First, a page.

I didn’t think the Packers were going to pull that one out on Sunday. The offensive line couldn’t do much of anything, Mason Crosby gave away points, and the Lions seemed one play away from delivering the dagger.
Then all of the sudden, the offensive line came together, Aaron Rodgers connected with Randall Cobb on a crazy play, and the Packers had a division win on the road in November despite a ton of injuries and being way off their A-game.
Crosby even made a kick and Jermichael Finley came up with a few big plays.
Weird game, that football.
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Onto the stock report:
Cobb is like the wide receiver version of a stud running back. You keep feeding the ball to your stud running back even if he’s been contained because you never know when he might break a big run. With Cobb, you keep throwing it to him (and sometimes handing it to him) even if he’s been bottled up most of the game because there’s always a chance for the big play. That big play came late in the fourth quarter on Sunday and brought the Packers a division win.
Like he’s done all season, Walden kept plugging away and plugging away, even with Clay Matthews on the sideline. Walden’s strong game finally resulted in some impressive stats (six tackles, two sacks, two QB hits) and helped the Packers defense bother Matthew Stafford most of the afternoon. The snaps are adding up for Walden and fatigue could be an issue later in the season, but the Packers have to be thrilled with what they’re getting out of Walden right now.
Ted Thompson’s last three first-round draft picks are injured and out for the season (likely out for the season in Derek Sherrod’s case). Meanwhile, Thompson’s later-round picks in the secondary are rising every week. Hayward had another interception on Sunday, broke up three passes and held Stafford to a 0.0 quarterback rating on passes thrown his way. Almost as important as his production, Hayward plays with an attitude. He’s always talking, yelling and trying to fire up his teammates. It’s an attitude we didn’t see much of last season and I love it.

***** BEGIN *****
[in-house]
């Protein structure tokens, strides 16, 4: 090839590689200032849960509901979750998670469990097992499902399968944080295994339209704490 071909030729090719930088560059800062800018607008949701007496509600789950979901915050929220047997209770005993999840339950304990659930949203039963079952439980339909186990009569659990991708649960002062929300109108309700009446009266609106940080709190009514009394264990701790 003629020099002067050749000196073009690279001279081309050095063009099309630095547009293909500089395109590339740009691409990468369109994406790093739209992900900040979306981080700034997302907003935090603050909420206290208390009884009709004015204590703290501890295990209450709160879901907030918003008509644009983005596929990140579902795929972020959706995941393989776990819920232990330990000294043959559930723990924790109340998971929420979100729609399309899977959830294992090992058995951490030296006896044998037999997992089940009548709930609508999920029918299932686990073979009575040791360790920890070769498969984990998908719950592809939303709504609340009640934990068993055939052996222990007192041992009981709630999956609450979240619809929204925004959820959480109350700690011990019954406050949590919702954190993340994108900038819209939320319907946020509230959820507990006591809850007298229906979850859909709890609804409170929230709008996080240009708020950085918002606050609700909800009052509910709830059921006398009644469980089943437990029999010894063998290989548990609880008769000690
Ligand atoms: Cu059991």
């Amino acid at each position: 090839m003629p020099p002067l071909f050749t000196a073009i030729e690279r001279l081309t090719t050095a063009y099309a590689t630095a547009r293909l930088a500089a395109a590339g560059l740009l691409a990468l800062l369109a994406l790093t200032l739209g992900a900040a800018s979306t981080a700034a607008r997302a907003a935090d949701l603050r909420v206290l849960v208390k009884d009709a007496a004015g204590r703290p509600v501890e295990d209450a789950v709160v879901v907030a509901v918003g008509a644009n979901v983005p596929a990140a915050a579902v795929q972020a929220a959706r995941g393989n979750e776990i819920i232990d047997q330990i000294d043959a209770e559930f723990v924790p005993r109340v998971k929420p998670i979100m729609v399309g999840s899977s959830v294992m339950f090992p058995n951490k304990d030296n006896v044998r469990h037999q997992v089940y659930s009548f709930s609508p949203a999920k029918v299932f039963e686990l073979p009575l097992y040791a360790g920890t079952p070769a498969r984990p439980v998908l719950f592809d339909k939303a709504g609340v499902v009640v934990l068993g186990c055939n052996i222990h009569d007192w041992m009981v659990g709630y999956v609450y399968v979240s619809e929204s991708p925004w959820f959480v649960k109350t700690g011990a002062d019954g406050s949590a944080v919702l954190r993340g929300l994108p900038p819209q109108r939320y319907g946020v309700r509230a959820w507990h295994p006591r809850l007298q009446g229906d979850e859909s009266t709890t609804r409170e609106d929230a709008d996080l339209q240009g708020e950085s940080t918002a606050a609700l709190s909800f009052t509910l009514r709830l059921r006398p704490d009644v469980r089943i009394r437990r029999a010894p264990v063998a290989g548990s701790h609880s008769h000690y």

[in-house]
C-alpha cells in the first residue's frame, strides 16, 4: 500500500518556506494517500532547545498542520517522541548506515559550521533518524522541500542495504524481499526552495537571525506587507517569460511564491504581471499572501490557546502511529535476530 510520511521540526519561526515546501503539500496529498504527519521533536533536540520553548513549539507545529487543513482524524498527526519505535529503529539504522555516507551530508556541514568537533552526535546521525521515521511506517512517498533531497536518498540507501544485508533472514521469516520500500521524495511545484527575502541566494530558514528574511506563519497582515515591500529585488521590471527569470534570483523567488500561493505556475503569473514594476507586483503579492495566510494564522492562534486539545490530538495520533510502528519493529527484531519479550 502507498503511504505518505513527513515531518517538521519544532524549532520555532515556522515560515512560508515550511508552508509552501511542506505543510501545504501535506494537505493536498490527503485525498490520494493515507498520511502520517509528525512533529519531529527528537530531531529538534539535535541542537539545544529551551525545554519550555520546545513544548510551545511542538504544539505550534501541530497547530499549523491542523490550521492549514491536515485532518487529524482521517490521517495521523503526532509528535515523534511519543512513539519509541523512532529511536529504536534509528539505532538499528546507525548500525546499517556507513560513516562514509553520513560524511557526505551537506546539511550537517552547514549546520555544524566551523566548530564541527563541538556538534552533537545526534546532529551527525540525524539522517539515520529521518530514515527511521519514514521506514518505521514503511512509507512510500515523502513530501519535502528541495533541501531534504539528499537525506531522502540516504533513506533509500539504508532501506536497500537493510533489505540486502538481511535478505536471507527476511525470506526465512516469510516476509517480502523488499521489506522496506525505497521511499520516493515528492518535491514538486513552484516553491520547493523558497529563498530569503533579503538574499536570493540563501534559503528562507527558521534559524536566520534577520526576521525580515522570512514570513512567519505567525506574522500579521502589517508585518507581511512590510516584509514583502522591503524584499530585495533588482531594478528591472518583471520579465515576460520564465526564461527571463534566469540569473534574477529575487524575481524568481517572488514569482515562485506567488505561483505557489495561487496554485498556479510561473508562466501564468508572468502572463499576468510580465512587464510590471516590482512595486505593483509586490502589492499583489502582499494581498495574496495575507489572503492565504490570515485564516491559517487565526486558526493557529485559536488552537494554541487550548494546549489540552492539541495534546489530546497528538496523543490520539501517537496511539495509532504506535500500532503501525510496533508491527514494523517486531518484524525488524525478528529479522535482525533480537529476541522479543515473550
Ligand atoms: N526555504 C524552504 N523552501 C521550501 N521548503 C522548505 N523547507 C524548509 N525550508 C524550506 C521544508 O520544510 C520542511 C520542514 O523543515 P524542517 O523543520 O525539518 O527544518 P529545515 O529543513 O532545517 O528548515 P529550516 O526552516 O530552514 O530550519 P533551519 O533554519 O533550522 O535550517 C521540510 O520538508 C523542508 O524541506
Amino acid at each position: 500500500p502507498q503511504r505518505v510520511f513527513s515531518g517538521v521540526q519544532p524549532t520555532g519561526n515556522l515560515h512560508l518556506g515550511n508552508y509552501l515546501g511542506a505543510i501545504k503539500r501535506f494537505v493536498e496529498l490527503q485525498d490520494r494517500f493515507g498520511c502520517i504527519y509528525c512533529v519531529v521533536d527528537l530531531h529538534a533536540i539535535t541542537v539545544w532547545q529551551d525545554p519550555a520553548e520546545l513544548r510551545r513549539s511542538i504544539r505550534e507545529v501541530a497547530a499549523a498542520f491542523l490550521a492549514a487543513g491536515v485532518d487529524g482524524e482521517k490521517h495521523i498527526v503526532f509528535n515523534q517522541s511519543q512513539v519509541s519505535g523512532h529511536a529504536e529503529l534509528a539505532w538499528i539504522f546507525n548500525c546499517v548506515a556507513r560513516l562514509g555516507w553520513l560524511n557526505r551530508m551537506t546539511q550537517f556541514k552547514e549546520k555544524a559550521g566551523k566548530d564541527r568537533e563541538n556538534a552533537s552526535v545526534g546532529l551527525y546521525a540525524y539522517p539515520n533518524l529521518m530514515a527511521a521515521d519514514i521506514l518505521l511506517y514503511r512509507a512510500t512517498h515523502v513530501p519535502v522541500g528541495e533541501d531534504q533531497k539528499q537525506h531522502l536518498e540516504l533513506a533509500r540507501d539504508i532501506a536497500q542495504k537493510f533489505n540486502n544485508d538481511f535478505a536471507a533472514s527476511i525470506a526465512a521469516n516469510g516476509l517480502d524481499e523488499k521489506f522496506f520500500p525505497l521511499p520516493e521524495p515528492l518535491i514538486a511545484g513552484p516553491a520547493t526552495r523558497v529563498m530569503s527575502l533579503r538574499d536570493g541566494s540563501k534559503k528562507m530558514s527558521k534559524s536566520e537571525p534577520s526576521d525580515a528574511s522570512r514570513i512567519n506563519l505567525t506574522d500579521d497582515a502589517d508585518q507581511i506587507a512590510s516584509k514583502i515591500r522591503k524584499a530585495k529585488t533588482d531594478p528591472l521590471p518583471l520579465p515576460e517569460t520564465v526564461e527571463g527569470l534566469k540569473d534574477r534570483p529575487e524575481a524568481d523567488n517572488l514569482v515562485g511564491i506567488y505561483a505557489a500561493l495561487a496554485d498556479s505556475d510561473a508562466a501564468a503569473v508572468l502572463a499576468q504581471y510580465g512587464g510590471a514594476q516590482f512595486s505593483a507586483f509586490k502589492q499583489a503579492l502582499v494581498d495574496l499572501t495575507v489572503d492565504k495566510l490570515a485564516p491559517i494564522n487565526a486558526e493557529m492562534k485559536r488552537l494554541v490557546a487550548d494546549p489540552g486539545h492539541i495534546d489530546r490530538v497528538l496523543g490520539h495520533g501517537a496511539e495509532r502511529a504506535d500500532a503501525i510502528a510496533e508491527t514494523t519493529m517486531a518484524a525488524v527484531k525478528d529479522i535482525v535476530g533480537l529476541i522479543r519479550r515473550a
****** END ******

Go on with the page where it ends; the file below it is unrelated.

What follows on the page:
I love it when Pickett busts through the line and waddles after an opposing quarterback. The 340-pounder broke through on a third-and-goal play Sunday and flushed Stafford out of the pocket and right into Morgan Burnett, who registered the sack. The Packers are allowing only 85 rushing yards per game since week three. Pickett is a big reason for that.
The Packers lost even more players to injury over the bye week, but McCarthy still had his team ready to win a tough road game against a desperate opponent. Whatever he preaches behind closed doors, it’s working. Often, we get so caught up in judging a coach’s playcalling or in-game decision-making that we forgot about his main duties: Player development, game preparation and acting as the CEO of the football team. McCarthy appears to excel in all three areas.
Ten tackles (one for a loss), a sack and a quarterback hit. Just another solid game for Burnett. I’m still waiting for that spectacular play that vaults him to the rising category, but I’m in no way complaining about his play this season.
Tarynfor12, a frequent commenter on this site, has suggested that I include a “Splat” category in the Stock Report for players that have fallen so far that they’ve splattered all over the pavement. If Crosby keeps this up, he might have the (dis)honor of being our first player in the Splat category.
Morgan Burnett’s Hands
Someone needs to remind Burnett that his thumb injury from last season is healed and he no longer has a giant club on his hand. It’s ok to go ahead and catch the ball if an opposing quarterback throws it to you. No more pretending that your hands are field-goal uprights.
The Detroit Lions are terrible. Splat!
Adam Czech is a a freelance sports reporter living in the Twin Cities and a proud supporter of American corn farmers. When not working, Adam is usually writing about, thinking about or worrying about the Packers. Follow Adam on Twitter. Twitter .